The pandemic may have hampered the Metro’s annual dog show, but in doing so it has also given him virtual legs to ‘cross’ the world
— The Madras Canine Club dog show can’t be divorced from the warp and weft – if you’ll pardon the pun – of underground social life in January. Along with the Marghazhi music season and book fair, he formed a trio of engagements that made January shine with pride as he sat alongside his 11 cousins on Chennai’s social and cultural calendar. . The Madras Canine Club dog show had a particularly broad appeal, which extended beyond the fraternity of show dogs to even dog lovers eating from their paws. It was a day out for the whole family – and often just one dog lover in the family could manage to organize a family get-together with dogs. It was a photo op – in the age of selfie-enabled cellphones, that equals a truckload of memories. Now the question is: in these times of pandemic, in all areas, efforts have been made to keep the faithful engaged, virtually. How can you fit an entire dog show – with hundreds of dogs of varying sizes, and thousands of spectators, dozens of judges – on a six-inch screen?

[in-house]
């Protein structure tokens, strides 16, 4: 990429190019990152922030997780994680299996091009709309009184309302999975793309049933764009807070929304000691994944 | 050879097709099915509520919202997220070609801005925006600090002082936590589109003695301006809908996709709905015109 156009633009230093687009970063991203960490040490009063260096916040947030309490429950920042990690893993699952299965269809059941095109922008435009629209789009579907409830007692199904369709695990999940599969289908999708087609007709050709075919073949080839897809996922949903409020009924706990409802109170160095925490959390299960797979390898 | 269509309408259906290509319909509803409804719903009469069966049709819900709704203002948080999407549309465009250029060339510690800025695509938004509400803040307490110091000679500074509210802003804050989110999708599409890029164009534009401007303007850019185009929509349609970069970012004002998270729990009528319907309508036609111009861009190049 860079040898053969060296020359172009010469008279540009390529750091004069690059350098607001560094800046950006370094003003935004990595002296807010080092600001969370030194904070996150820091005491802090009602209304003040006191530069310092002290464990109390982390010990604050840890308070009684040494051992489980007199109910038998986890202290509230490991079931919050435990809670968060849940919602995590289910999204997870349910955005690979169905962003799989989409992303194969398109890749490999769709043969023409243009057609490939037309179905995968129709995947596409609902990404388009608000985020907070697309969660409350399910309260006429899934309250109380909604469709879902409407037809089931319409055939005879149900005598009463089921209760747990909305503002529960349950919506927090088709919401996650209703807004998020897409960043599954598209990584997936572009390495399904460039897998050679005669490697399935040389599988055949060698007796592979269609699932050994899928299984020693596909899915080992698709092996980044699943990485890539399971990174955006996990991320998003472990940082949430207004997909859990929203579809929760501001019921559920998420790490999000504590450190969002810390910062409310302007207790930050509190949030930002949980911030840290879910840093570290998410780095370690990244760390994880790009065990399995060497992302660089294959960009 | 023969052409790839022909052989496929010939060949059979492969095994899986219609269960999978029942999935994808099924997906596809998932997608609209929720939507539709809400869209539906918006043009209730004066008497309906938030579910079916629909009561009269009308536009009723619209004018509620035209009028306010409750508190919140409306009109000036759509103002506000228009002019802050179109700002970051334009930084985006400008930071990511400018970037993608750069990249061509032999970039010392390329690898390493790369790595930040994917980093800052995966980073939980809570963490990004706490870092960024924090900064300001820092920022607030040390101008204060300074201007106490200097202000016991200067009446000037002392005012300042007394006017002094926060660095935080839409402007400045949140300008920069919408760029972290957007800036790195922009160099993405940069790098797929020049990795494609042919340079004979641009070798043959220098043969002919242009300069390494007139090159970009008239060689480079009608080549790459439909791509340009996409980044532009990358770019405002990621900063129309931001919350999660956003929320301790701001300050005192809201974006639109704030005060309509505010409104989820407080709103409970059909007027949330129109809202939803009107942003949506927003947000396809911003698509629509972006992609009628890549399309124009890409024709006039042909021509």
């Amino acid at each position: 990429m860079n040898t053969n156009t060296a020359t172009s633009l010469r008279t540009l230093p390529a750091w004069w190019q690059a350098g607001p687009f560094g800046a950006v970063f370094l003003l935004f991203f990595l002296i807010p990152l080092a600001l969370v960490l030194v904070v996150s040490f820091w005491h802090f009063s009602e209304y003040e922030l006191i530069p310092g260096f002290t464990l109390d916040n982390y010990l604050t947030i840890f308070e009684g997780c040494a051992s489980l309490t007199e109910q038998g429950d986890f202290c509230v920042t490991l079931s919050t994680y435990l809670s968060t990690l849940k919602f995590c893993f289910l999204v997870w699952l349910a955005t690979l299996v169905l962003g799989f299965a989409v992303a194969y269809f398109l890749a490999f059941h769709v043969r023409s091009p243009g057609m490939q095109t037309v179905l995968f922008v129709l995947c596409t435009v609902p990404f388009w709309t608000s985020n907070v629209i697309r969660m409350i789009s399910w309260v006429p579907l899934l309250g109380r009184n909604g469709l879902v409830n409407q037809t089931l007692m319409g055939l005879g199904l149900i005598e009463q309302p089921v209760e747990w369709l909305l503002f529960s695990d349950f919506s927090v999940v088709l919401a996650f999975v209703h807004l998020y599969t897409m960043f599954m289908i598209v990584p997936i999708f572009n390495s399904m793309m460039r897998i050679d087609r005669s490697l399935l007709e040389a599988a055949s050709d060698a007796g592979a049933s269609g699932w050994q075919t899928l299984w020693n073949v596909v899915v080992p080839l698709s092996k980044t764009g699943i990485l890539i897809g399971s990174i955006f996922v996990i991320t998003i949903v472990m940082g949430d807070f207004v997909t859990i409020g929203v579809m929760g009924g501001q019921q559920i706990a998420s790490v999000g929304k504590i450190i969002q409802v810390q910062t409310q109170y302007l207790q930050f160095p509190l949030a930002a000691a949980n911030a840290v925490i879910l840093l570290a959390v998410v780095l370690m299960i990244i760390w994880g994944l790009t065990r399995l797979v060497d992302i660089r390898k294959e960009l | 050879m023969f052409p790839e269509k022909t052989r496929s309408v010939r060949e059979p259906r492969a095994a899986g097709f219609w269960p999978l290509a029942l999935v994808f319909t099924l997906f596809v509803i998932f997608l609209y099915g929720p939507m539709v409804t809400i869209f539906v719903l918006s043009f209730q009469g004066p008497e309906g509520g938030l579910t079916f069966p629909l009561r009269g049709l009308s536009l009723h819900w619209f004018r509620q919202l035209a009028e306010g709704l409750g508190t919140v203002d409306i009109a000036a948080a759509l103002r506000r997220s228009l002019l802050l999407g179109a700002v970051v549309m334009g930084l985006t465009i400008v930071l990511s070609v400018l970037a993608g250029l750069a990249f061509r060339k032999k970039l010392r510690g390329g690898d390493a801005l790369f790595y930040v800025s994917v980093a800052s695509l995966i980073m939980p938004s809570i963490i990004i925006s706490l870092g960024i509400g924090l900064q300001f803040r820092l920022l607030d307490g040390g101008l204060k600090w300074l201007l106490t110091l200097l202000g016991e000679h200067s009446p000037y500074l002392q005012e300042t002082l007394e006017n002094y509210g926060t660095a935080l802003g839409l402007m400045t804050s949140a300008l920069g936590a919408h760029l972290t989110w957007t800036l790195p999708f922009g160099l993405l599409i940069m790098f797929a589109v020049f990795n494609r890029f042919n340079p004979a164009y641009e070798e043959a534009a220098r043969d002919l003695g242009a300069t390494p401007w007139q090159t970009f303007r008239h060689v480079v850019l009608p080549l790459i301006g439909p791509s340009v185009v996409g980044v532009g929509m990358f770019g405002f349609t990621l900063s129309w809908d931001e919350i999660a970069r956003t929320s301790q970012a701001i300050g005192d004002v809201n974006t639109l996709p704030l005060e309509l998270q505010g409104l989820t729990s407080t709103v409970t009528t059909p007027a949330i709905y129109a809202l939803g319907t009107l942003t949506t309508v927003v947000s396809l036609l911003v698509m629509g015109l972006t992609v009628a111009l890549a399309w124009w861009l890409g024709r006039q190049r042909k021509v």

When Siddhartha Sudarsan and Jaisimha KB considered engaging with regulars online, the idea of a virtual dog show didn’t even reach the furthest recesses of their minds.
Siddharatha, honorary secretary of the Madras Canine Club, remarks that beyond the logistics, it would be an experience disaster. Dogs are judged on a variety of factors, some of which – such as sociability and obedience – would only come into play in a lively, thrilling environment. Additionally, for viewers, the true sensory experience of watching a dog in action from a few feet away cannot be replicated.
The duo decided to connect with the community through a matrix of online knowledge-sharing sessions. “The pandemic has opened up a new avenue for content delivery,” notes Siddhartha. It would have been a shame to close this path to fellowship, not least because the scope of canid knowledge sharing is as vast as the globe itself. Geographic boundaries having collapsed, if they spoke to the right resource people, they could show off ‘n’ number of dog breeds.
“Our first session – April 18, 2020 – focused on common behavioral issues with dogs and it was handled by canine behavior specialist Manjunath from Bengaluru. It was the only program we did on the Instagram beach run by the Madras Canine Club; all the others would be on the Club’s Facebook page,” says Siddhartha.
Madras Canine Club committee member Jaisimha adds that the sessions, which have been recorded, are also freely available to everyone on the Club’s YouTube channel.